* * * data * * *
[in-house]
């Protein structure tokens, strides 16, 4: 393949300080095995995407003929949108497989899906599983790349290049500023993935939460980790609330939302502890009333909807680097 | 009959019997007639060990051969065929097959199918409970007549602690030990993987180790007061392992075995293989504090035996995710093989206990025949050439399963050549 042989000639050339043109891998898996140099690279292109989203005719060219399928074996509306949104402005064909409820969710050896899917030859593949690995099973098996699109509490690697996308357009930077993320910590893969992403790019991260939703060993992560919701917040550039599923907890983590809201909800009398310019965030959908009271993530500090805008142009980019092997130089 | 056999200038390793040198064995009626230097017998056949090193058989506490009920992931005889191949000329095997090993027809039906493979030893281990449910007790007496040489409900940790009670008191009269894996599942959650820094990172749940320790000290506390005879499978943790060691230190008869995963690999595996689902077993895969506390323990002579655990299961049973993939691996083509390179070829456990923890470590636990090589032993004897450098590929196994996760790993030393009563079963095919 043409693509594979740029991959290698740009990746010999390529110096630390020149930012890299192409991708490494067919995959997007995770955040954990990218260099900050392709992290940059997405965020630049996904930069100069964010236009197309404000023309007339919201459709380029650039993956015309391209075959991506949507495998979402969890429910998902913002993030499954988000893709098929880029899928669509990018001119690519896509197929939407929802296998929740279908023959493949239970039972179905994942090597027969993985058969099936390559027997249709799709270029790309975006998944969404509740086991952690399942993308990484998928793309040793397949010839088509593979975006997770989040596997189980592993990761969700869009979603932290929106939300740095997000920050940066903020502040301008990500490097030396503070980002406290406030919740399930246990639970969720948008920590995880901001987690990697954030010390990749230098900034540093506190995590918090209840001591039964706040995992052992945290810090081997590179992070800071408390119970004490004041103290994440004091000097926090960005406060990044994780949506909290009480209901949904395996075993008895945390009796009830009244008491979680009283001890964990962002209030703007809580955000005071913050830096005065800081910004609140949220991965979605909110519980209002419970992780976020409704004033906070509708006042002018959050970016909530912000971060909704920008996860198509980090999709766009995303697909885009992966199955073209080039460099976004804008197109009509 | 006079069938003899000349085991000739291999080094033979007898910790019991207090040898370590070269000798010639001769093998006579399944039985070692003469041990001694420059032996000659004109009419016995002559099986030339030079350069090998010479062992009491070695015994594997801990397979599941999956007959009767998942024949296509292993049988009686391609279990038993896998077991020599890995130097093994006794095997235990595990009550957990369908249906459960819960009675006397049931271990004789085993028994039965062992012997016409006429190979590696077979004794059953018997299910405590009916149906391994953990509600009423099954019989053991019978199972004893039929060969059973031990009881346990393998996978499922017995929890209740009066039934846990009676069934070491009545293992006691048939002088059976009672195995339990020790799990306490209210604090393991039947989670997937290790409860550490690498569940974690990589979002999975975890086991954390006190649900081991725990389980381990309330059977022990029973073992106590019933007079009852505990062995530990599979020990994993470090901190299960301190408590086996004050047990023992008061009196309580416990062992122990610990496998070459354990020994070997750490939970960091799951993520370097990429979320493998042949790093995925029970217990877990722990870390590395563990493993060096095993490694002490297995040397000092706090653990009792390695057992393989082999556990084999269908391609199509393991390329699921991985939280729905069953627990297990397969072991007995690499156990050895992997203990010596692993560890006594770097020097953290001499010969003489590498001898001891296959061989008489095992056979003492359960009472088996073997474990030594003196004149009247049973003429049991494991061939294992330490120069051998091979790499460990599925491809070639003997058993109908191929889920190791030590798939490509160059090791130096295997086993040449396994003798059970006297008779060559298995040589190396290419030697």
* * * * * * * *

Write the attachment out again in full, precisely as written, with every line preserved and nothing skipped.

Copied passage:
[in-house]
């Protein structure tokens, strides 16, 4: 393949300080095995995407003929949108497989899906599983790349290049500023993935939460980790609330939302502890009333909807680097 | 009959019997007639060990051969065929097959199918409970007549602690030990993987180790007061392992075995293989504090035996995710093989206990025949050439399963050549 042989000639050339043109891998898996140099690279292109989203005719060219399928074996509306949104402005064909409820969710050896899917030859593949690995099973098996699109509490690697996308357009930077993320910590893969992403790019991260939703060993992560919701917040550039599923907890983590809201909800009398310019965030959908009271993530500090805008142009980019092997130089 | 056999200038390793040198064995009626230097017998056949090193058989506490009920992931005889191949000329095997090993027809039906493979030893281990449910007790007496040489409900940790009670008191009269894996599942959650820094990172749940320790000290506390005879499978943790060691230190008869995963690999595996689902077993895969506390323990002579655990299961049973993939691996083509390179070829456990923890470590636990090589032993004897450098590929196994996760790993030393009563079963095919 043409693509594979740029991959290698740009990746010999390529110096630390020149930012890299192409991708490494067919995959997007995770955040954990990218260099900050392709992290940059997405965020630049996904930069100069964010236009197309404000023309007339919201459709380029650039993956015309391209075959991506949507495998979402969890429910998902913002993030499954988000893709098929880029899928669509990018001119690519896509197929939407929802296998929740279908023959493949239970039972179905994942090597027969993985058969099936390559027997249709799709270029790309975006998944969404509740086991952690399942993308990484998928793309040793397949010839088509593979975006997770989040596997189980592993990761969700869009979603932290929106939300740095997000920050940066903020502040301008990500490097030396503070980002406290406030919740399930246990639970969720948008920590995880901001987690990697954030010390990749230098900034540093506190995590918090209840001591039964706040995992052992945290810090081997590179992070800071408390119970004490004041103290994440004091000097926090960005406060990044994780949506909290009480209901949904395996075993008895945390009796009830009244008491979680009283001890964990962002209030703007809580955000005071913050830096005065800081910004609140949220991965979605909110519980209002419970992780976020409704004033906070509708006042002018959050970016909530912000971060909704920008996860198509980090999709766009995303697909885009992966199955073209080039460099976004804008197109009509 | 006079069938003899000349085991000739291999080094033979007898910790019991207090040898370590070269000798010639001769093998006579399944039985070692003469041990001694420059032996000659004109009419016995002559099986030339030079350069090998010479062992009491070695015994594997801990397979599941999956007959009767998942024949296509292993049988009686391609279990038993896998077991020599890995130097093994006794095997235990595990009550957990369908249906459960819960009675006397049931271990004789085993028994039965062992012997016409006429190979590696077979004794059953018997299910405590009916149906391994953990509600009423099954019989053991019978199972004893039929060969059973031990009881346990393998996978499922017995929890209740009066039934846990009676069934070491009545293992006691048939002088059976009672195995339990020790799990306490209210604090393991039947989670997937290790409860550490690498569940974690990589979002999975975890086991954390006190649900081991725990389980381990309330059977022990029973073992106590019933007079009852505990062995530990599979020990994993470090901190299960301190408590086996004050047990023992008061009196309580416990062992122990610990496998070459354990020994070997750490939970960091799951993520370097990429979320493998042949790093995925029970217990877990722990870390590395563990493993060096095993490694002490297995040397000092706090653990009792390695057992393989082999556990084999269908391609199509393991390329699921991985939280729905069953627990297990397969072991007995690499156990050895992997203990010596692993560890006594770097020097953290001499010969003489590498001898001891296959061989008489095992056979003492359960009472088996073997474990030594003196004149009247049973003429049991494991061939294992330490120069051998091979790499460990599925491809070639003997058993109908191929889920190791030590798939490509160059090791130096295997086993040449396994003798059970006297008779060559298995040589190396290419030697």